That's an awfully bright spotlight on a team that typically operates in the shadows, all while trying not to kill each other.
The Squad's history goes back further than this weekend, of course -- even further back than the late 1980s, which saw the introduction of the concept that Warner Bros. hopes movie-goers will come to love.
In honor of the Suicide Squad's rich history, here's a look back at the different incarnations of Task Force X.
Suicide Squadron and Task Force X
The origin of the Suicide Squad dates back to 1959, to "The Brave and the Bold" #25. Although it's best remembered as a Batman team-up series, the comic began as an anthology featuring such characters as the Silent Knight and Viking Prince. With Issue 25, the title exchanged swords and axes for guns and airplanes with the debut of the Suicide Squad.
Created by writer Robert Kanigher and artist Ross Andru, the team also known as Task Force X consisted of four characters -- Colonel Rick Flag Jr., medic Karin Grace, astronomer Hugh Evans and physicist Jess Bright -- who traveled around in a "flying laboratory" and fought monsters like the "Red Wave Beast" and "The Creature of Ghost Lake." They followed on the heels of another, similar group of adventurers, the Challengers of the Unknown, which may be why the original Task Force X never really caught on.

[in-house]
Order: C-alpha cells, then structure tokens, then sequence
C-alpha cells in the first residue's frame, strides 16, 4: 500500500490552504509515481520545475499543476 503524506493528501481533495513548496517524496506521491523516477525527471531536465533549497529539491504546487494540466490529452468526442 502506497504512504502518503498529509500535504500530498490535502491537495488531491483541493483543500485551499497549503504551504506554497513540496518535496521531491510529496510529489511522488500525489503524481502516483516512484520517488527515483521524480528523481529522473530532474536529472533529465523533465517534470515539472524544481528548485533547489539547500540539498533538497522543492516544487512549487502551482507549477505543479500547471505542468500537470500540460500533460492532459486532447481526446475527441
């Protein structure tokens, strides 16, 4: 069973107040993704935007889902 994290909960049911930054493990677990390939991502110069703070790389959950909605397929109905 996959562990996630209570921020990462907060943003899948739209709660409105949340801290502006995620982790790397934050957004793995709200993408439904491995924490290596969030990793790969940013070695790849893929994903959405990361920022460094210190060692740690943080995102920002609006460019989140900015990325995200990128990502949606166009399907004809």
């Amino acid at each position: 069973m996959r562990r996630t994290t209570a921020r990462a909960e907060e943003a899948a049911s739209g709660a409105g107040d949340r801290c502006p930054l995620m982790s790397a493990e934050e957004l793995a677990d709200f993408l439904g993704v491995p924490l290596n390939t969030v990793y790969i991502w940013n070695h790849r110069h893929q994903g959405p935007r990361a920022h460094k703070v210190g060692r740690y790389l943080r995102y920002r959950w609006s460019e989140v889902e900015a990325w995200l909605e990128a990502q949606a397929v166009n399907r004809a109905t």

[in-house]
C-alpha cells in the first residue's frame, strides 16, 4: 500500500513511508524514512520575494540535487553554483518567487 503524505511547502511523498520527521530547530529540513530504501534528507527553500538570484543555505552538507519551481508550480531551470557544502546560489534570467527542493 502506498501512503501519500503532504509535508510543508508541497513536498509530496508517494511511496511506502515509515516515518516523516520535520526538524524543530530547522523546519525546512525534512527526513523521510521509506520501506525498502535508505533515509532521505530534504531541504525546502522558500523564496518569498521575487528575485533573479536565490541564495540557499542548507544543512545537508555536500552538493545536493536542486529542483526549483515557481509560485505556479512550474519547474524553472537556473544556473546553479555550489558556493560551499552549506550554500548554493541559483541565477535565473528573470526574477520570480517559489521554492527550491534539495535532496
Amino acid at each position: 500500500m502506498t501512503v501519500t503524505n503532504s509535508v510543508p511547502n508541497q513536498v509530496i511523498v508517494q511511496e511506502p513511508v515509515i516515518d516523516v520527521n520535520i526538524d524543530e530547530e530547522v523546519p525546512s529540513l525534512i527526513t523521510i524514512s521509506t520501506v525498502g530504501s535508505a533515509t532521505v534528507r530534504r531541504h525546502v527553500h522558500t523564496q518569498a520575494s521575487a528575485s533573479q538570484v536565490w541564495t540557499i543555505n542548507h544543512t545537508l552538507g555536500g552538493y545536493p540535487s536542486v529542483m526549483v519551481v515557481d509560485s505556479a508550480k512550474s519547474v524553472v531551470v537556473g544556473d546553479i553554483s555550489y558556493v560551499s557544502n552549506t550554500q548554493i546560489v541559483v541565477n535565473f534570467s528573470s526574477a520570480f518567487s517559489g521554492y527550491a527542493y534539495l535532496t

The Suicide Squad appeared in only four issues of "The Brave and the Bold," disappearing just in time for the Justice League of America to debut in the 28th issue. They returned in Issue 37 for another brief run, this time facing dinosaurs and alien robots. In the mid-1960s, in the pages of "Star-Spangled War Stories," Kanigher and Andru told the story of the Suicide Squadron, a World War II-era team whose ranks included Rick Flag's father. Their run was also fairly short-lived, and it would be a couple of decades before the name reappeared in DC's line.